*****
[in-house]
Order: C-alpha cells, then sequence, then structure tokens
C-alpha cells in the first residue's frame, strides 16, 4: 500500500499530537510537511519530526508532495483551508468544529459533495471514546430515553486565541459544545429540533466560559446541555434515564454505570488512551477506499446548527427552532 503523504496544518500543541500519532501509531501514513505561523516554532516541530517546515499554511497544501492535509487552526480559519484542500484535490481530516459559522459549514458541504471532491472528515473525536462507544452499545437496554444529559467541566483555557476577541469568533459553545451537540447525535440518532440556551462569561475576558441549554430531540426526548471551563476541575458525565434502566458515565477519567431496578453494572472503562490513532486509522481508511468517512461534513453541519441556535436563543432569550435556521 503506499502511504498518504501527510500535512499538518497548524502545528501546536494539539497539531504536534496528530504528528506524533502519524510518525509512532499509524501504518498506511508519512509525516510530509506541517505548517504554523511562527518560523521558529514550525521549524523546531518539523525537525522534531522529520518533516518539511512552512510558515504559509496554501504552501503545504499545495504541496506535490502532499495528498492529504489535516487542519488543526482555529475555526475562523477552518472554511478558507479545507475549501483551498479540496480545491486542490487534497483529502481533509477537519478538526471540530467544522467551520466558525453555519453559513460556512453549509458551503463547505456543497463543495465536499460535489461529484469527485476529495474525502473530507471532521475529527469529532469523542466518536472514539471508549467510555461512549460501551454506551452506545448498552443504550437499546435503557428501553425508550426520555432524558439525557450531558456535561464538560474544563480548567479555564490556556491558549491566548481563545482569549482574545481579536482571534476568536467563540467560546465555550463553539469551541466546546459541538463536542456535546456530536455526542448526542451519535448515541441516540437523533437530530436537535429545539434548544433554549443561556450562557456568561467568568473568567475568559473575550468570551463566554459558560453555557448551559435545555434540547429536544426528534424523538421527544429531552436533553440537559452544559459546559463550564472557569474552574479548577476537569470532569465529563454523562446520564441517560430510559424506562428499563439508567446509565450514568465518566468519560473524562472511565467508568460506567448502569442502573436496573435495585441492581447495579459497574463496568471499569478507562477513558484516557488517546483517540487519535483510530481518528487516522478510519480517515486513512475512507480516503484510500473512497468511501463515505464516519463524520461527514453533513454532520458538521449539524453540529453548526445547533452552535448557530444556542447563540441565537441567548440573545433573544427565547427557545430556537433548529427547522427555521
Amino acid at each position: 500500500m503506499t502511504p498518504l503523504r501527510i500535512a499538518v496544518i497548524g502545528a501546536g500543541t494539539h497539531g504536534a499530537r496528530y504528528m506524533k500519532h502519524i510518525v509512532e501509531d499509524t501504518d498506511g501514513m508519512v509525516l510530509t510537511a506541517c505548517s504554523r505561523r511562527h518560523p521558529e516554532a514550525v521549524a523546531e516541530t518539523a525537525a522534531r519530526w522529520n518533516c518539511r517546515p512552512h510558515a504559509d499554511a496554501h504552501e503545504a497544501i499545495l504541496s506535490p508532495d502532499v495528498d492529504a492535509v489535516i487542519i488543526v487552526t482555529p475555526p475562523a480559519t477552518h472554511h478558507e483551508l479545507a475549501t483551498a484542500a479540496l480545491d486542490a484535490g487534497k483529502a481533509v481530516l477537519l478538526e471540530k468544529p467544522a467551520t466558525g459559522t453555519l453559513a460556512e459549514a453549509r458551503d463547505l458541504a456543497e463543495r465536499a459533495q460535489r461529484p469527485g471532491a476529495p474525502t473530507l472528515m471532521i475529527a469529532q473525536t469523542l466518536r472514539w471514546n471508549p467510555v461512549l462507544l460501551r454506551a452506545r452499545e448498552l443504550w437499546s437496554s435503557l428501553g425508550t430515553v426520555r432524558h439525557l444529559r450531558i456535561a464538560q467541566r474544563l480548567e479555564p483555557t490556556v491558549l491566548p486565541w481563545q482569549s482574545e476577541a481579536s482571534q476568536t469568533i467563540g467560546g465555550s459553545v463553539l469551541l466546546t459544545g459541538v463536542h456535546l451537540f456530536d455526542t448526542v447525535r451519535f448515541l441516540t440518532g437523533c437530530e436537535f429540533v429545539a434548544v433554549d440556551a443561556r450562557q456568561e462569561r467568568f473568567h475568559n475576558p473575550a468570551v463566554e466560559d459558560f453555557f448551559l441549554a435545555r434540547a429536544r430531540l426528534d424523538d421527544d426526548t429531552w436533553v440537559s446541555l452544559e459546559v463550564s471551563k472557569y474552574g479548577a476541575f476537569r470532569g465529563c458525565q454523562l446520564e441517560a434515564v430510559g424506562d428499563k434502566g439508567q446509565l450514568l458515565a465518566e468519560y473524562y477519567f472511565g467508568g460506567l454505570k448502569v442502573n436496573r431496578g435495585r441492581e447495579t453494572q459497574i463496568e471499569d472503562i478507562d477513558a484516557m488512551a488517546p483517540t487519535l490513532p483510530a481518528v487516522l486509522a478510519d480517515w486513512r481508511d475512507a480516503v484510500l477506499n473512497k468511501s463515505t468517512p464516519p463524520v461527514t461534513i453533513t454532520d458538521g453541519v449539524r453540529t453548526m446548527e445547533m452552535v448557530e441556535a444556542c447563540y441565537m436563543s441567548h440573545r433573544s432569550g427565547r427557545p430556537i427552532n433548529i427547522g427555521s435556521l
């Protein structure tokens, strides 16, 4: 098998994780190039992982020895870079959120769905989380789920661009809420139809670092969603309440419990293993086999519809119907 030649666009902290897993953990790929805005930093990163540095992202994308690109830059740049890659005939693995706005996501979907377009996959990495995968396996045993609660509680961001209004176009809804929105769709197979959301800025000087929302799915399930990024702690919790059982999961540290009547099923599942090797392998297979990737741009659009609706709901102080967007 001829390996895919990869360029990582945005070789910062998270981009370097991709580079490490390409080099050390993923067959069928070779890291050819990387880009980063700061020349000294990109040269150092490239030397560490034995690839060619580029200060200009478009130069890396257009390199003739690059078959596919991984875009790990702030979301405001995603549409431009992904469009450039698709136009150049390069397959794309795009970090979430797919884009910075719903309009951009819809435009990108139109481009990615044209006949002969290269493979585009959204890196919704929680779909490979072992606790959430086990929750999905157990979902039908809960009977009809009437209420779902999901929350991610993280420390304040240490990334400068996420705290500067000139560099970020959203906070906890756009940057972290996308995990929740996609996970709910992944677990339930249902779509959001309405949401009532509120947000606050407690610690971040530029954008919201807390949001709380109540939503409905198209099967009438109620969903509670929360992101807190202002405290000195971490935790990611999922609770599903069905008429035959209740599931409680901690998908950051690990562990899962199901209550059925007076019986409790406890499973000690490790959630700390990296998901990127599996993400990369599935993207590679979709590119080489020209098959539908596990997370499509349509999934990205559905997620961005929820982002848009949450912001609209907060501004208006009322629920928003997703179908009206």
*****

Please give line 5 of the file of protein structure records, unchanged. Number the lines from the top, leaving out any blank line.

């Protein structure tokens, strides 16, 4: 098998994780190039992982020895870079959120769905989380789920661009809420139809670092969603309440419990293993086999519809119907 030649666009902290897993953990790929805005930093990163540095992202994308690109830059740049890659005939693995706005996501979907377009996959990495995968396996045993609660509680961001209004176009809804929105769709197979959301800025000087929302799915399930990024702690919790059982999961540290009547099923599942090797392998297979990737741009659009609706709901102080967007 001829390996895919990869360029990582945005070789910062998270981009370097991709580079490490390409080099050390993923067959069928070779890291050819990387880009980063700061020349000294990109040269150092490239030397560490034995690839060619580029200060200009478009130069890396257009390199003739690059078959596919991984875009790990702030979301405001995603549409431009992904469009450039698709136009150049390069397959794309795009970090979430797919884009910075719903309009951009819809435009990108139109481009990615044209006949002969290269493979585009959204890196919704929680779909490979072992606790959430086990929750999905157990979902039908809960009977009809009437209420779902999901929350991610993280420390304040240490990334400068996420705290500067000139560099970020959203906070906890756009940057972290996308995990929740996609996970709910992944677990339930249902779509959001309405949401009532509120947000606050407690610690971040530029954008919201807390949001709380109540939503409905198209099967009438109620969903509670929360992101807190202002405290000195971490935790990611999922609770599903069905008429035959209740599931409680901690998908950051690990562990899962199901209550059925007076019986409790406890499973000690490790959630700390990296998901990127599996993400990369599935993207590679979709590119080489020209098959539908596990997370499509349509999934990205559905997620961005929820982002848009949450912001609209907060501004208006009322629920928003997703179908009206």